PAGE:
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Re: [linux-lvm] Difference in LVM and LVM2 and their strength/weakness
- From: Heinz Mauelshagen <mauelshagen redhat com>
- To: Alex Chen <achen packetmotion com>
- Cc: LVM general discussion and development <linux-lvm redhat com>, mauelshagen redhat com
- Subject: Re: [linux-lvm] Difference in LVM and LVM2 and their strength/weakness
- Date: Mon, 23 Jan 2006 10:40:51 +0100
On Sun, Jan 22, 2006 at 06:16:33PM -0800, Alex Chen wrote:
> Heinz, thanks for the information/
> The main intention of our interest of LIME to use it for snapshots.
> I am told that it is a very quick way to make backups. Is that true? Is there any measuring number for this?
yes, using logical volume snapshots for backups is one of their main purposes.
The creation of a snapshot happens instantly (ie. just some allocation for
snapshot internal store and some lvm metadata updates which is *fast*).
The performance of accessing logical voluems (aka origins) with snapshots
largely depends on your io patterns to the origin (ie. heavy writes to the
origin slow access to the snapshot down). See remarks below as well.
> >From the recent discussion on snapshots, it seems there are still some issues, and even a kernel patch.
> Does RHEL 4 contain such patch? Or is there a downloadable patch if we buy one?
We're working on fixes and they'll show up ASAP.
> >From what I've read from the Web regarding LIME is that LVM1 is a read/only while LVM2 is read/write.
> The read/only mode, if I understand correctly, is that the PE where the data resides is first copied to an exception table, (is this the COW table?)
> before the destination PE is changed. Is this correct? If so, does the copy involves actual data movement or only a manipulation of
> of the FAT table?
The exception table holds the information about which chunks (smaller than PEs)
have been read off the origin and stored in the exception store before a write
to the origin was allowed.
That happens at the block devive level and therefore below any filesystem
or arbitrary application on top.
> The LVM2's read/write mode seems to simply mark the PE in the snapshot but the change is not copied from the changed PE to the snapshot, right?
No, any change to the origin leads to a copy *before* the change happens.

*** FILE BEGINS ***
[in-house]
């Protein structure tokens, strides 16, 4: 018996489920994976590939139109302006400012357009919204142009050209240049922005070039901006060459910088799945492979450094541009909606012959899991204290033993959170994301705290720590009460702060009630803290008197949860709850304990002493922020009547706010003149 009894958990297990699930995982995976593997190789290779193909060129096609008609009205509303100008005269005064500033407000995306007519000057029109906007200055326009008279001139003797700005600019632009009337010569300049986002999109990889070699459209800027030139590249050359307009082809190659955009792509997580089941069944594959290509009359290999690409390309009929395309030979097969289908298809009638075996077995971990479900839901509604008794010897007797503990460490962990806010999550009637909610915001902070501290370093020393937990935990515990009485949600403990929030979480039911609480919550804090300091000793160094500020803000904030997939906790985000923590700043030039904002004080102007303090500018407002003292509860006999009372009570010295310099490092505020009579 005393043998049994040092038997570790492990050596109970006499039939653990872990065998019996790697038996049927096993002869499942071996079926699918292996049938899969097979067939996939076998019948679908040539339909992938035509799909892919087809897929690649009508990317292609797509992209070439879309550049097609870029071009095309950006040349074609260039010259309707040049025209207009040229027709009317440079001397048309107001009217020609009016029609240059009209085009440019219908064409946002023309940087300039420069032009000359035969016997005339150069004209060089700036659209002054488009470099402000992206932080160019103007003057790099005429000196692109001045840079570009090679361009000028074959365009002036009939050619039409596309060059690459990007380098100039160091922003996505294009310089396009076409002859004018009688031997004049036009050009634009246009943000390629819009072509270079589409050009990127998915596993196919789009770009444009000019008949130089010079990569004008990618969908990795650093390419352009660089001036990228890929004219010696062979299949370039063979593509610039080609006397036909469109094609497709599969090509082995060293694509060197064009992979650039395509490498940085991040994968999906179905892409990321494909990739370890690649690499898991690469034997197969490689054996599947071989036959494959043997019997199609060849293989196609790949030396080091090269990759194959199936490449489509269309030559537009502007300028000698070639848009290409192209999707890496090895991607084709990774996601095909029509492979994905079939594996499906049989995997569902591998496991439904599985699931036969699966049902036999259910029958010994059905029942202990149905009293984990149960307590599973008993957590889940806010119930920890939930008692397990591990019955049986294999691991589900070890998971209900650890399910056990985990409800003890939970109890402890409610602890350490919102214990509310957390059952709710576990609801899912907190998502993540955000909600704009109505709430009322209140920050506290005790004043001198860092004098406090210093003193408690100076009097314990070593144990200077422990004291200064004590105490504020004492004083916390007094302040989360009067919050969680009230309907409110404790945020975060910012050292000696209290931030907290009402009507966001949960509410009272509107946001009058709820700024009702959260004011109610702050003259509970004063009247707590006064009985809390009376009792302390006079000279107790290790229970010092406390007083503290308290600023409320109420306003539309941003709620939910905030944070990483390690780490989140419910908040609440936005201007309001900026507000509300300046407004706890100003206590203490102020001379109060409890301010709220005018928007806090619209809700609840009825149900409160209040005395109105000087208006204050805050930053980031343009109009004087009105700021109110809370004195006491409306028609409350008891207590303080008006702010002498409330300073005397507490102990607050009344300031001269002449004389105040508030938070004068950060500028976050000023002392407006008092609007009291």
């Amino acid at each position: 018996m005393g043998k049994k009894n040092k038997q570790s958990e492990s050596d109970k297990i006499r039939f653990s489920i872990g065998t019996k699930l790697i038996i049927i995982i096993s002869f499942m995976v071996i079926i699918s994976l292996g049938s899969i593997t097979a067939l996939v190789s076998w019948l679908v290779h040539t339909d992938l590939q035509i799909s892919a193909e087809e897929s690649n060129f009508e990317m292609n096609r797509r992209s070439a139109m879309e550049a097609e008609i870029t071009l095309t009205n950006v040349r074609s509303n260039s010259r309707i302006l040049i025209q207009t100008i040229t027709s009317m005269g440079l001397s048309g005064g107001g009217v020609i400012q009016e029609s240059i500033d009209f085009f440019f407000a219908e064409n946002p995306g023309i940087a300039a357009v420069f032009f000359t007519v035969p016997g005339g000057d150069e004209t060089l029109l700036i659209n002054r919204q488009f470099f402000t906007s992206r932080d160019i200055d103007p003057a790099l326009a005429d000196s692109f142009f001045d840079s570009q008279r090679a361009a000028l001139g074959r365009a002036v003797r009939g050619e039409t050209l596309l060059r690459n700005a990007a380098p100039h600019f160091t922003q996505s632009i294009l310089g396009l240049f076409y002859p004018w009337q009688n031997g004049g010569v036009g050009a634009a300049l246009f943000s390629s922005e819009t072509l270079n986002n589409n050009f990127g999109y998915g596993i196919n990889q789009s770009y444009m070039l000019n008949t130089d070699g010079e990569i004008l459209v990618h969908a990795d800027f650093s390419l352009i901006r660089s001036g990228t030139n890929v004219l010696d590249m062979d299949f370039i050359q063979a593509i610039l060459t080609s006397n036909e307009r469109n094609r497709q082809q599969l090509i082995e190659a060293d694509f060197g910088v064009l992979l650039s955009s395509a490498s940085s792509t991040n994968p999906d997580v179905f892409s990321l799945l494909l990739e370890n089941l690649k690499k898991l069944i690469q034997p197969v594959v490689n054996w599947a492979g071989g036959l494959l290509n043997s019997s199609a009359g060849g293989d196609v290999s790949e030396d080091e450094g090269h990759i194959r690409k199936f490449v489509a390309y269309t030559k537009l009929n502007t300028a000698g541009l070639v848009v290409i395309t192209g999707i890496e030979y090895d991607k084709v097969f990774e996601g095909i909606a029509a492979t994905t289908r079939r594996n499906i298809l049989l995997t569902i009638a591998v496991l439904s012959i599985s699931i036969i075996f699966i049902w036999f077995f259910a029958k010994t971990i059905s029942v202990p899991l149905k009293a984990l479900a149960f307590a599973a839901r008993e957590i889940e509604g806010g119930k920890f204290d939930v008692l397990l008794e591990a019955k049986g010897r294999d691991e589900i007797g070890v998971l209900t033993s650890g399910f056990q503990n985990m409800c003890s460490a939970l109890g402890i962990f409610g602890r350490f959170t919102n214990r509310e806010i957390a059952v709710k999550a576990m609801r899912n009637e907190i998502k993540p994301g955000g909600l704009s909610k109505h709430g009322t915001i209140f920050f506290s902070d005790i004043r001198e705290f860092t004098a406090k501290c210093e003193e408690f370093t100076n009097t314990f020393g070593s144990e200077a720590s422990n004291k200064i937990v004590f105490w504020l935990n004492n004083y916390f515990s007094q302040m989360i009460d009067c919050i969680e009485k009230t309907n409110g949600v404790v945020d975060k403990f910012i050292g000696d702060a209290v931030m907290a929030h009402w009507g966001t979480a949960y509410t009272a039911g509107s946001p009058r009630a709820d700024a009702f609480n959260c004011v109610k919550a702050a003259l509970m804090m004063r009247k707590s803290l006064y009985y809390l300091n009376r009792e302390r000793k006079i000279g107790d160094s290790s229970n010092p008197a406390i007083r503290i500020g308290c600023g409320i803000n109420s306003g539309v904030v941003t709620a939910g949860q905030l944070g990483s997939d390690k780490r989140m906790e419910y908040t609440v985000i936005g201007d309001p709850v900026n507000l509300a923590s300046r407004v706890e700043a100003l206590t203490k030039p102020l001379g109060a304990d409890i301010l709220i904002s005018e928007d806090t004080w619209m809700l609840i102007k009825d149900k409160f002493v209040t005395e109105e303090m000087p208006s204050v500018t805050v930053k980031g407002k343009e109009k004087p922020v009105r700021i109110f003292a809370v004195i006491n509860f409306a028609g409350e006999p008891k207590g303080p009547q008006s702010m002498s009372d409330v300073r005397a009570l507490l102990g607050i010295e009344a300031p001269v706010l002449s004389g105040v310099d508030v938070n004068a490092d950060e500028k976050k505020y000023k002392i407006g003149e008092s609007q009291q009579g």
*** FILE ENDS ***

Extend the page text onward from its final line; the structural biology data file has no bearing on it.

That's why lots of writes to the origin lead to lots of exceptions and slow
If a change to the snapshot is carried out, no copy from the origin is needed,
just the expcetion table is updated.
> In either way, the snapshot seems to be keeping tracks of only the changes, i.e. delta.
> Do we need to first create a full copy of the file system as the base, or we only need to keep the deltas, if we want to use snapshot for system backups?
The snapshot covers that for you. No user initated copy or anything needed,
just create a snapshot, mount (or let your arbitrary application access)
it and run your backup on it.
> Sorry of all the questions, some of them may be pretty basic or ignorant. If you feel I should get the answers from other sources, I would really apprecaite it if you can give me the pointer.
> From: linux-lvm-bounces redhat com on behalf of Heinz Mauelshagen
> Sent: Sat 1/21/2006 09:08
> To: LVM general discussion and development
> Subject: Re: [linux-lvm] Difference in LVM and LVM2 and their strength/weakness
> On Fri, Jan 20, 2006 at 05:54:12PM -0800, Alex Chen wrote:
> > Greetings,
> > I am tasked to investigate the differences between LVM and LVM2. I am
> > new to LVM so it would be greatly appreciated if someone can explain or
> > point me to the right direction for the following questions:
> > 1. What does LVM2 have that is not available in LVM?
> It has command line extensions beyond lvm (eg, vgs, lvs, pvs commands).
> It's configurable in various regards (eg, device name filters)
> The limits of 256 grand total logical volumes and ~64k extents per logical
> volume are gone.
> Logical volume snapshots are asynchronous rather than synchronuous
> and gain better performance.
> pvmove (online data relocation) is based on temporary, restartable mirrors
> which wasn't the case in LVM1.
> > Or is it a
> > only better architectured implementation of LVM?
> I'ld not say 'only', but yes, it is :)
> > 2. Which version of Red Hat enterprise system uses which LVM? And
> > does the user need to do any configuration during installation?
> RHEL3 comes with LVM, RHEL4 with LVM2.
> > 3. If LVM2 is definitely better than LVM, how stable is it?
> It is stable with the exception of rare snapshot issues,
> we're fixing right now.
> > Thanks.
> > Alex
> > _______________________________________________
> > linux-lvm mailing list
> > linux-lvm redhat com
> > https://www.redhat.com/mailman/listinfo/linux-lvm
> > read the LVM HOW-TO at http://tldp.org/HOWTO/LVM-HOWTO/
> Heinz -- The LVM Guy --
Heinz Mauelshagen Red Hat GmbH
Consulting Development Engineer Am Sonnenhang 11
Cluster and Storage Development 56242 Marienrachdorf
Mauelshagen RedHat com +49 2626 141200
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